Privacy and Passwords
Privacy and Data Protection
Privacy means different things to different people. To some it is the right to be left alone. To others it's protecting their personal information and not sharing secrets. Sometimes it means deciding who has access to what information about you and what they can do with it. And to everyone, it means you have or should have control over some things about you, without having to share them at all.
The laws that govern privacy and related human rights range from state, provincial and federal constitutions or charters of rights, the Magna Carta, data protection laws and regulations, statutes, common law to contractual rights and consumer protection.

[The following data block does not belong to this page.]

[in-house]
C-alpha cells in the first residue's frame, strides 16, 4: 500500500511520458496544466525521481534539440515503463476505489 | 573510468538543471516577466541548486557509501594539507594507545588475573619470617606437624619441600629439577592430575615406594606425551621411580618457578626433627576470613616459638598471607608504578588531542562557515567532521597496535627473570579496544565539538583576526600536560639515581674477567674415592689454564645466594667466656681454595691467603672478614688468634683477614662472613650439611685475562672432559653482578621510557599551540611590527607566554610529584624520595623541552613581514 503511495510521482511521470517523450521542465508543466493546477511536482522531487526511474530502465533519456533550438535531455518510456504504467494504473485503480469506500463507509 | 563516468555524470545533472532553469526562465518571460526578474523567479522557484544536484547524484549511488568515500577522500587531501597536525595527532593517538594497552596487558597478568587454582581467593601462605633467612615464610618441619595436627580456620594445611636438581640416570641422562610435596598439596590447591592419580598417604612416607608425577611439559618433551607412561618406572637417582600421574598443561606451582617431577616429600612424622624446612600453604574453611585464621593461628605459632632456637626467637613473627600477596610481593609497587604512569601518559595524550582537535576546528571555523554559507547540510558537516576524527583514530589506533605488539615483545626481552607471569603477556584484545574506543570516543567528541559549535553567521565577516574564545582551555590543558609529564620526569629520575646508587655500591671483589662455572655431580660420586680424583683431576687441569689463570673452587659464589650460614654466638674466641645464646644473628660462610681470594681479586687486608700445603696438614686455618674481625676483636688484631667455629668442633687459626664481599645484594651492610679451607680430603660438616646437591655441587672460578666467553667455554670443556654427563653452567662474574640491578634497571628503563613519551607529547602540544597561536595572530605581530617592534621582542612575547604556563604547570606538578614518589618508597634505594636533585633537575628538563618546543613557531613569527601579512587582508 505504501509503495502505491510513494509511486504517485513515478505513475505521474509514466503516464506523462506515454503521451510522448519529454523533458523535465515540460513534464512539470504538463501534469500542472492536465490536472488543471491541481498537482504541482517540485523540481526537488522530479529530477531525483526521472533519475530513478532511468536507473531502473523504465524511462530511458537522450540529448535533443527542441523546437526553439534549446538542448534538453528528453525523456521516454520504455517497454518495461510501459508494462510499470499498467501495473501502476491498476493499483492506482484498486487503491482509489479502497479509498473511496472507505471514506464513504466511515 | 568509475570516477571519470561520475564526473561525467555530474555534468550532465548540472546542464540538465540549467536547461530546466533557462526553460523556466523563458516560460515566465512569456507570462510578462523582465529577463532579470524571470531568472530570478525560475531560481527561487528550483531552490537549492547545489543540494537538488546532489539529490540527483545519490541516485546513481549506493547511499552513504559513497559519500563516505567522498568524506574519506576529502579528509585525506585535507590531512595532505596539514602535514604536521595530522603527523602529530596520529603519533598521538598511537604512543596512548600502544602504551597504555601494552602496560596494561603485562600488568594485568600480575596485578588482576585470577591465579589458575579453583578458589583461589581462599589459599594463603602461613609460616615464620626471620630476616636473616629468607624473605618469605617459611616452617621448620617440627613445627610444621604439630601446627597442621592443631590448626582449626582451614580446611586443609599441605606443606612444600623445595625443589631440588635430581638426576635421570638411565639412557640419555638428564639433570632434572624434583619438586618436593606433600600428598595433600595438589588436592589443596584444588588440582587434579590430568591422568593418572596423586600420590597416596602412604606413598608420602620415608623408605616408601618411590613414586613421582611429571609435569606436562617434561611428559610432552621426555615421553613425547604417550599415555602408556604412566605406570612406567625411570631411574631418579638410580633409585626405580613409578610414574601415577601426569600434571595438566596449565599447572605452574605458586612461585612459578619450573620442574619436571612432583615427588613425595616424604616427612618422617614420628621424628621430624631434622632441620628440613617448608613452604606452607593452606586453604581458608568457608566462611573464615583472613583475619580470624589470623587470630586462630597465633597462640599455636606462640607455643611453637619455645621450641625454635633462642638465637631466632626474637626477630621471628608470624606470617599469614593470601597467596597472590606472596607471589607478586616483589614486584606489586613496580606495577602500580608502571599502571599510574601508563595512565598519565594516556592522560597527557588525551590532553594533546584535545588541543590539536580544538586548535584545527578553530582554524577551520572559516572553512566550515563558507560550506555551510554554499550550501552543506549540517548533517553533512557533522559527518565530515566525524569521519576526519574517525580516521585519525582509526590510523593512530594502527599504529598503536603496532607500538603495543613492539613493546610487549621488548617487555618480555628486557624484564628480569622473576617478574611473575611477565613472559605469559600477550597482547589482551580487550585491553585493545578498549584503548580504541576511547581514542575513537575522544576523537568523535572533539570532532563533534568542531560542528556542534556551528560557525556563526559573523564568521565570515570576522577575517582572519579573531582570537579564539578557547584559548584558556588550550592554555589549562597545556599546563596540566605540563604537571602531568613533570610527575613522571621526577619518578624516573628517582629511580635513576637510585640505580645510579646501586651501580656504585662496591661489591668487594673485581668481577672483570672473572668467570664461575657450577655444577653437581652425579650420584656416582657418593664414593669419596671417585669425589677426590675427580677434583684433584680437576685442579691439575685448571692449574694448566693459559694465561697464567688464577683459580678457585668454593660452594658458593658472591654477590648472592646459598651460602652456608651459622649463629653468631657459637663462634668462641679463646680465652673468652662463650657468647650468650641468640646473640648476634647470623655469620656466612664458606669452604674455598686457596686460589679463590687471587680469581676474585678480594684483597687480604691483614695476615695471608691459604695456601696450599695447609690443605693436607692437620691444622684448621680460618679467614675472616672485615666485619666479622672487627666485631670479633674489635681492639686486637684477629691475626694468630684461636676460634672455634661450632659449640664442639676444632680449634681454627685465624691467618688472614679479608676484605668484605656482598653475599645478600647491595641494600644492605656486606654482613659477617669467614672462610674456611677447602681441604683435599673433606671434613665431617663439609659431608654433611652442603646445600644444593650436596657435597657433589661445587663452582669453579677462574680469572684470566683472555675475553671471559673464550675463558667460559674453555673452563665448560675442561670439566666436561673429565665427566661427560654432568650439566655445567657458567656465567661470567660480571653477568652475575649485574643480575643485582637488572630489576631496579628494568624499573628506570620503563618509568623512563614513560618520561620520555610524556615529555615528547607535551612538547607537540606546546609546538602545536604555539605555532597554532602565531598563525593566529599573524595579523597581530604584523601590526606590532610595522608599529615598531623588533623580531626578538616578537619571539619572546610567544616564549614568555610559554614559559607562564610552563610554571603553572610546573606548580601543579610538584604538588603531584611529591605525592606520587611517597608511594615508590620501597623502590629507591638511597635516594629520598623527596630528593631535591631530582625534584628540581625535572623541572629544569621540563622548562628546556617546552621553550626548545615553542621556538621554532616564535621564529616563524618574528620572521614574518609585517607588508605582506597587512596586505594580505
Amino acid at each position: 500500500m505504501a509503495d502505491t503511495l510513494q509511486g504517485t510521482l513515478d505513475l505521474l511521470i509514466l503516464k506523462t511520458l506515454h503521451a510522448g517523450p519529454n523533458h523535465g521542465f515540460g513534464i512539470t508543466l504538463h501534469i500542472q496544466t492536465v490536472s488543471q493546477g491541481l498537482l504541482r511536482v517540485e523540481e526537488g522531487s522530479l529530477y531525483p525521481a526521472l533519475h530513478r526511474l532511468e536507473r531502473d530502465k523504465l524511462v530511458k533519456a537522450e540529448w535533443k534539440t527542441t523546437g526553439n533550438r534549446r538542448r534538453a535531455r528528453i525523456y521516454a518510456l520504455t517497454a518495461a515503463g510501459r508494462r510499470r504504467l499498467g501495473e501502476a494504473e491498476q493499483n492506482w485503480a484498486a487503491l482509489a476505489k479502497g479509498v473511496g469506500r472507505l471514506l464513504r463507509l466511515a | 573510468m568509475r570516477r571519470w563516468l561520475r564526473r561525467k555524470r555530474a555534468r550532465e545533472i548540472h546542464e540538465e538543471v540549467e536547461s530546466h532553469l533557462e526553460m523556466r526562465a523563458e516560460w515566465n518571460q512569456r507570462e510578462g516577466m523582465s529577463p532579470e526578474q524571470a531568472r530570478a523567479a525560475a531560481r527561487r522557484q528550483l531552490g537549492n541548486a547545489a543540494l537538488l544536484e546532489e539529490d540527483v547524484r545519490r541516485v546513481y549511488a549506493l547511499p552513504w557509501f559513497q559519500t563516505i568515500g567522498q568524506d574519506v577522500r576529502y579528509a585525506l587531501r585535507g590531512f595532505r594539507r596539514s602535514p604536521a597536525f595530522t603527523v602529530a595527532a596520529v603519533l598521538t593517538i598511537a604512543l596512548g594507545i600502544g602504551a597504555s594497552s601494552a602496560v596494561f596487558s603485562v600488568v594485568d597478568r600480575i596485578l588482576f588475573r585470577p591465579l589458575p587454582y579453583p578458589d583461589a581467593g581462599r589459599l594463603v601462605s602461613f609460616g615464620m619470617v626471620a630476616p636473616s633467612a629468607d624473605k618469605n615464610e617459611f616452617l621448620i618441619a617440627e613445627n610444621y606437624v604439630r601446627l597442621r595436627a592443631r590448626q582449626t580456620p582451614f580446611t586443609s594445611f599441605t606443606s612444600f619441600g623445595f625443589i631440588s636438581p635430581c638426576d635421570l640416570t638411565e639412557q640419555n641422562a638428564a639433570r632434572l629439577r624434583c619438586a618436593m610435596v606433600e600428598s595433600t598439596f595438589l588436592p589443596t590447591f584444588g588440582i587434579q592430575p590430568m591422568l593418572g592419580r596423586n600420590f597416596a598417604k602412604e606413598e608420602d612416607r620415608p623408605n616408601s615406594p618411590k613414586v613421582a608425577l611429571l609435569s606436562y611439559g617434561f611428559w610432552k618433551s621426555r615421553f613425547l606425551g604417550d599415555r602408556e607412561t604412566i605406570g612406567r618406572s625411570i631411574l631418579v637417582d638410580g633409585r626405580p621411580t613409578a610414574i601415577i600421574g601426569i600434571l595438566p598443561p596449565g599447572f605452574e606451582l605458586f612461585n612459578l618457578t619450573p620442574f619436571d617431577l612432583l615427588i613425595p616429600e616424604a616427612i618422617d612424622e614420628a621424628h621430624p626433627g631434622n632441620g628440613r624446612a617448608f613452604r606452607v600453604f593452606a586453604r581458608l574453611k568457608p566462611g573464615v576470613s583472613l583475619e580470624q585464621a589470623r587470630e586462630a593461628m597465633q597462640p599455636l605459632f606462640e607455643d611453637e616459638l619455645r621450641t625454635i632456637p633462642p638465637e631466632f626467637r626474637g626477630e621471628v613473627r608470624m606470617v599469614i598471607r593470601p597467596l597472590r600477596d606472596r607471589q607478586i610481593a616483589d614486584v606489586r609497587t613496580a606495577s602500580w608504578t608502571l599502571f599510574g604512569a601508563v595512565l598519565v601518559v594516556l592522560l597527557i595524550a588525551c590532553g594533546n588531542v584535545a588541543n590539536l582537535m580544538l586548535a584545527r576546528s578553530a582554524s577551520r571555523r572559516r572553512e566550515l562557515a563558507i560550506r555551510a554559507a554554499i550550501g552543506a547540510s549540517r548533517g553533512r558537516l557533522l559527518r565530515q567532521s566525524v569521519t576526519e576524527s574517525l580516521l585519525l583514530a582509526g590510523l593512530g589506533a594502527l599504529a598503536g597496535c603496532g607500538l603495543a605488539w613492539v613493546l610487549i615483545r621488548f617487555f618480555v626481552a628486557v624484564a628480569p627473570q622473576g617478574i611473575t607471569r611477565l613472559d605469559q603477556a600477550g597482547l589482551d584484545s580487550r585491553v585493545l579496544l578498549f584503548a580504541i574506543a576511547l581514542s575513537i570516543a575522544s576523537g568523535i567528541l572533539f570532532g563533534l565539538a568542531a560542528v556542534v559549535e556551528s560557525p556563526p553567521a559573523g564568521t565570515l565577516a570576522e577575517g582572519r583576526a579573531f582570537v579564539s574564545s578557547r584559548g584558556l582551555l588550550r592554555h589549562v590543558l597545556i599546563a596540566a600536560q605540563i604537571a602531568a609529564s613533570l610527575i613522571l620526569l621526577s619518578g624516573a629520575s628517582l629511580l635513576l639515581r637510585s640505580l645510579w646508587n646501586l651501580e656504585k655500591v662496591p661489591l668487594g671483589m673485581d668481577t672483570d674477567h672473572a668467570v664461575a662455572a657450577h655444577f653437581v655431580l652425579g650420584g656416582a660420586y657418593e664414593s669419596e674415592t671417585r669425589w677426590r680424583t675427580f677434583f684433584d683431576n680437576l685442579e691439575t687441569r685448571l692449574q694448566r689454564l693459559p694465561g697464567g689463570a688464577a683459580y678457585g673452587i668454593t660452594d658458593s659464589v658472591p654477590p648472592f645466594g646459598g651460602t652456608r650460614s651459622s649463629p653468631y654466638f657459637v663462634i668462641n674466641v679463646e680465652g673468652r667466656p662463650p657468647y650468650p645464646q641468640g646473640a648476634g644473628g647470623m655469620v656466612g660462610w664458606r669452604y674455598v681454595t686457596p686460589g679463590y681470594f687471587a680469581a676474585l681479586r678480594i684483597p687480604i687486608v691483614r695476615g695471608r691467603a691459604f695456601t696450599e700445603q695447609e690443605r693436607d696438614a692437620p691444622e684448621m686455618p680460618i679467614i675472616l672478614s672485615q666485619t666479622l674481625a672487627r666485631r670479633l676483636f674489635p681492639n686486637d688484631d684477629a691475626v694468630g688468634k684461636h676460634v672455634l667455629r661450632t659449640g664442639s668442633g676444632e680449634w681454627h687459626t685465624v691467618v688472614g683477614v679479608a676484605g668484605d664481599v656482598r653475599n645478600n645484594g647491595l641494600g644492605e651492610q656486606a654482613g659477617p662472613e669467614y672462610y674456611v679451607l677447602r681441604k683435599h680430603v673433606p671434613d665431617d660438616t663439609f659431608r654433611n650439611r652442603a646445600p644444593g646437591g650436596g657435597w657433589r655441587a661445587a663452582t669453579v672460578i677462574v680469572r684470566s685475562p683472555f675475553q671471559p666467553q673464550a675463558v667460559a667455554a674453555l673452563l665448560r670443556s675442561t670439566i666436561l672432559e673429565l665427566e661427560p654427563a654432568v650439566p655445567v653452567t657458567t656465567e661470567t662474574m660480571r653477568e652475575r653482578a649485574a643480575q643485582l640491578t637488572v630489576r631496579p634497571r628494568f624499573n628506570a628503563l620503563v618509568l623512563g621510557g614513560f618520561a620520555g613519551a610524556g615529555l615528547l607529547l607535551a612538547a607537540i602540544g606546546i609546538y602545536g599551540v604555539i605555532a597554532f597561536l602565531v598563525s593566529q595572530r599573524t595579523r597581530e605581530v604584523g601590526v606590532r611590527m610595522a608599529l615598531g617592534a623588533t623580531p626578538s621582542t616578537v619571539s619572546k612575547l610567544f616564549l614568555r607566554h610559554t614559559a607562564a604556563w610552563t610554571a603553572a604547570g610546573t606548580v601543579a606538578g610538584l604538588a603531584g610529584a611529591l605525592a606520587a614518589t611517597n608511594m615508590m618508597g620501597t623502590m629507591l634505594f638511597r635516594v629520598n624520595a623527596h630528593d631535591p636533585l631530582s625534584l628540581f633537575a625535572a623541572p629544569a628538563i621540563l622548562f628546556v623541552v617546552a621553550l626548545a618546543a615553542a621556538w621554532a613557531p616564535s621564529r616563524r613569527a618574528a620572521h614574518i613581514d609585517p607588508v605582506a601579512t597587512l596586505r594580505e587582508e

Typically, privacy laws cover sensitive information (racial, religious, union membership, governmental benefits information, victimization records, school records, etc.), financial information (social security numbers or social insurance numbers, bank account and credit card information, credit histories and creditworthiness, etc.), health information (insurance, health records, disabilities, risks, family health records, etc.) and personal information collected from or about children (which may cover minors, typically 18 or under, or preteens, or youth under the age of fourteen, depending on the jurisdiction and country).
Information collected about us online generally falls into one of three types: personally identifiable information ("PII, "where it can be tracked back to you and tied to your real name, contact information etc.), generic information (which removes all personally identifiable information and just stores the general information, such as gender, age, state or town you live in, etc.) and profile information (that may tie to your online identity, but doesn't disclose who you are in real life).
Privacy - Understanding the US Legal Structure Around Privacy
US Constitutional Issues